»Implementing the Builder Interface

Video tutorial below:

Once the optional configuration has been completed, you can then implement the BuildFunc method as defined on the Builder interface. BuildFunc has a single return parameter which is an interface representing a function called by Waypoint when running the waypoint build command.

BuildFunc() interface{}

The function to be called does not strictly correspond to any signature for the input parameters. Waypoint functions have their parameters dynamically injected at runtime. The list of available parameters can be found in the Default Parameters documentation.

While you can choose the input parameters for your BuildFunc, Waypoint enforces specific output parameters. These return parameters must be of types proto.Message, and error. The proto.Message is a struct which implements the Protocol Buffers Message interface (github.com/golang/protobuf/proto). Waypoint uses Protocol Buffers to pass messages between the different stages of the workflow and serialize data to the internal data store. The error, which is the second part of the tuple, determines if your build stage has succeeded or failed.

The default function created by the template, has created a BuildFunc which looks like the following example:

func (b *Builder) build(ctx context.Context, ui terminal.UI) (*Binary, error) {
    u := ui.Status()
    defer u.Close()
    u.Update("Building application")

    return &Binary{}, nil

This function contains the following input parameters:

  • context.Context - Used to check if the server has canceled the build.
  • terminal.UI - Used to write output and request input from the Waypoint CLI.

The output parameters are defined as:

  • *Binary - Generated struct from output.proto
  • error - Returning a non-nil error terminates execution and presents the error to the user.

»Output Values

Output Values such as Binary in Waypoint plugins need to be serializable to Protocol Buffer binary format. To enable this, you do not directly define the Go struct. Instead, you describe this as a Protocol Buffer message and use the protoc command to generate the code. If you take a look at the output.proto file, you will see the following message defined.

message Binary {
  string location = 1;

When the protoc command runs, it generates Go code from this Protocol Buffer definition. You can see the output of this in the output.pb.go file:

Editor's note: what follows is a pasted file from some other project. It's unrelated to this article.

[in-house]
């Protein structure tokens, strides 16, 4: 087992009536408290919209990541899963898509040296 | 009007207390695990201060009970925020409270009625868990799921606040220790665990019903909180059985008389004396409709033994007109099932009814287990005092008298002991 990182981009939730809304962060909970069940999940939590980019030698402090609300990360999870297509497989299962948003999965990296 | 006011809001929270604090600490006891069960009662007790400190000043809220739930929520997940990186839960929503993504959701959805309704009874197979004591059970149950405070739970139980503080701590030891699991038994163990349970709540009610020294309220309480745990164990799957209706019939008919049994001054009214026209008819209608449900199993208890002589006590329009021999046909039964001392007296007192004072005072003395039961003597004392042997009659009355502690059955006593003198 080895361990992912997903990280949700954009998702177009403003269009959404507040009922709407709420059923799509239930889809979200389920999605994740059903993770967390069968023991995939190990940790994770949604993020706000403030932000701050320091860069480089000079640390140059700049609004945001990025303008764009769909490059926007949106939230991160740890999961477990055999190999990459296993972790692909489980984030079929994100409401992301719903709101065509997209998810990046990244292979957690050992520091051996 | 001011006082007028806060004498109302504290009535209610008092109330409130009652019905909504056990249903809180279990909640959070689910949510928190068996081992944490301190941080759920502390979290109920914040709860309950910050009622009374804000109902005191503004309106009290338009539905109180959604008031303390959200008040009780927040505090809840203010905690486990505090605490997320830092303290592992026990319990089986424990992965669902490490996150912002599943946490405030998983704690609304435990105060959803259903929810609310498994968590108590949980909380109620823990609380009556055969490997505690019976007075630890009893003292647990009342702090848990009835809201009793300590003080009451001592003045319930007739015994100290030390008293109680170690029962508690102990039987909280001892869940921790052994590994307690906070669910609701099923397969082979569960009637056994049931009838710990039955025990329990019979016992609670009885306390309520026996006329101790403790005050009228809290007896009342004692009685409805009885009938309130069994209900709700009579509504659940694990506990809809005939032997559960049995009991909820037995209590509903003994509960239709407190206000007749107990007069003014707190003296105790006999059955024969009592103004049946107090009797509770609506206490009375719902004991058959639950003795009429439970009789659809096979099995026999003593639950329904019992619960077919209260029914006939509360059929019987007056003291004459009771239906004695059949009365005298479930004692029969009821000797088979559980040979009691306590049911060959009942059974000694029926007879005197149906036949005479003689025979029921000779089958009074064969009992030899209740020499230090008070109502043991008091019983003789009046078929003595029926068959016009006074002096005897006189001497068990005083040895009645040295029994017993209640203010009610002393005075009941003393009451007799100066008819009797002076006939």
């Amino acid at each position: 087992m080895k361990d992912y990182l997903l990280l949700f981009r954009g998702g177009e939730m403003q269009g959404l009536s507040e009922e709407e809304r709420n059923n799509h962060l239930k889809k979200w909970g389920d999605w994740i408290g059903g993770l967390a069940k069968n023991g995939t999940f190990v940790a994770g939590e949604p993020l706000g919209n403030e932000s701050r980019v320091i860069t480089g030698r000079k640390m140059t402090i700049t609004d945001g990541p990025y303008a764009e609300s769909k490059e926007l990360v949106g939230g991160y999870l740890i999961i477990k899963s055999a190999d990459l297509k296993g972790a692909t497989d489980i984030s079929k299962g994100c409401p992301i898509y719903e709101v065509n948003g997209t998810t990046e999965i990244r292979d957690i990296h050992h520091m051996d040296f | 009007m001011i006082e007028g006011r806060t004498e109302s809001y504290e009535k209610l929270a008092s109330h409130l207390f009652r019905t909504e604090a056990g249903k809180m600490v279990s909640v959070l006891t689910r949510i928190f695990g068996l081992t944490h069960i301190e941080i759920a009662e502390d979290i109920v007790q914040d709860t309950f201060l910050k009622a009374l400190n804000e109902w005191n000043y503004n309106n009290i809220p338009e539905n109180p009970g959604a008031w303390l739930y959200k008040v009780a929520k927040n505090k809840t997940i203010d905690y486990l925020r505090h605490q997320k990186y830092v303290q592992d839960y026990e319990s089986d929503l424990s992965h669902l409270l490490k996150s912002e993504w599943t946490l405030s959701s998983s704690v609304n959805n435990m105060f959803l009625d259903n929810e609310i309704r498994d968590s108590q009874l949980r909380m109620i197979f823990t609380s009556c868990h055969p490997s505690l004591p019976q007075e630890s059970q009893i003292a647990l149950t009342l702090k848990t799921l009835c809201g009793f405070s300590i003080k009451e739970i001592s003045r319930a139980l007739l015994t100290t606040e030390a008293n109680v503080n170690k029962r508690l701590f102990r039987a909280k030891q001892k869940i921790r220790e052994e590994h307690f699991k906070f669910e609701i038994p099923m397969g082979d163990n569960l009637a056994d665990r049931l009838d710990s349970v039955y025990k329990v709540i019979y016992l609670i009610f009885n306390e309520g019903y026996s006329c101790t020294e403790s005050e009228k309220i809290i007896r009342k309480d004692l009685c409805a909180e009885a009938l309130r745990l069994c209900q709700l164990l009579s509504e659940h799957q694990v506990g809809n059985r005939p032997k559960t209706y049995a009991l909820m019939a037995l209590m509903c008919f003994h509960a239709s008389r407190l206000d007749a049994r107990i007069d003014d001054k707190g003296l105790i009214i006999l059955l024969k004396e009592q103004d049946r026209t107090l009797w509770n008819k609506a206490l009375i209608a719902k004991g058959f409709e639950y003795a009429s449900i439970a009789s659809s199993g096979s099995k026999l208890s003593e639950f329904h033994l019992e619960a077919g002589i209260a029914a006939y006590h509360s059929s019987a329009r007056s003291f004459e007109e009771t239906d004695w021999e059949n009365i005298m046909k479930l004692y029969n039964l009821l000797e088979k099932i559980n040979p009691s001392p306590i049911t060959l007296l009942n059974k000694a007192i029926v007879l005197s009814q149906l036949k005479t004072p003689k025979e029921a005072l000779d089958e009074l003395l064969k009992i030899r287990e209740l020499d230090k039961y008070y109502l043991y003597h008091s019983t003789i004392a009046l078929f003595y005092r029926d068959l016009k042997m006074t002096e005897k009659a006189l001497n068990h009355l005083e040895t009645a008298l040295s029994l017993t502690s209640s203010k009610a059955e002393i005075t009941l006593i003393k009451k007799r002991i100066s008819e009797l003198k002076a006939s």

type Binary struct {
    state         protoimpl.MessageState
    sizeCache     protoimpl.SizeCache
    unknownFields protoimpl.UnknownFields

    Path string `protobuf:"bytes,1,opt,name=path,proto3" json:"path,omitempty"`

For this guide, you do not need to change Binary; however, if you would like to learn more about passing values between components, please see the specific documentation.

»Creating the Build Process

Let’s look at the implementation of the build method. You will need to provide status updates to the user of your plugin. To do this, you can use terminal.UI; this allows you to write output to the terminal using a common UX across all Waypoint plugins.

The method ui.Status() requests a live updating status; you use this to write updates to the Waypoint terminal output. When finished with Status you should always close a Status, usingst.Close(); this ensures that the status is updated correctly in the terminal. Finally, in the example, the Status is updated with the message "Building application". Unlike a scrolling log output, Waypoint allows the user to focus on the critical information at the current time. The terminal.Status allows you to replace content already written to the terminal, which may no longer be relevant.

  u := ui.Status()
  defer st.Close()

  u.Update("Building application")

After the Update call, let's add some code to the build method, which will set the configuration's defaults if they are not set.

  // setup the defaults
  if b.config.OutputName == "" {
    b.config.OutputName = "app"

  if b.config.Source == "" {
    b.config.Source = "./"

Now all the defaults are set up; you can add the code which will build the application. Because the plugin runs in your current user space, you can use the Go standard library exec package to shell out a process and run go build. Set the values from the config for the source and the application name, and finally, run the command.

c := exec.Command(

err := c.Run()

»Writing to the Terminal Output

If an error occurs during the build process, you can update the terminal output to show a failure message. The error returned from the function will also be output to the terminal by Waypoint. The Step command can be used to write the status of the current component if an error occurs during the build command by calling the Step method.

Add the following code to your build function after the Run method.

if err != nil {
  u.Step(terminal.StatusError, "Build failed")

  return nil, err

Would result in the terminal output shown to the user like:

» Building...
x Build failed

Finally, if the build succeeds, you can update the status and return the proto.Message that can be passed to the next step. Add the following code to your build function after the error check.

  u.Step(terminal.StatusOK, "Application built successfully")

  return &Binary{
    Location: path.Join(b.config.Source, b.config.OutputName),
  }, nil

The code for the plugin is now complete; let's see how to build and test it.

Next - Compiling the Plugin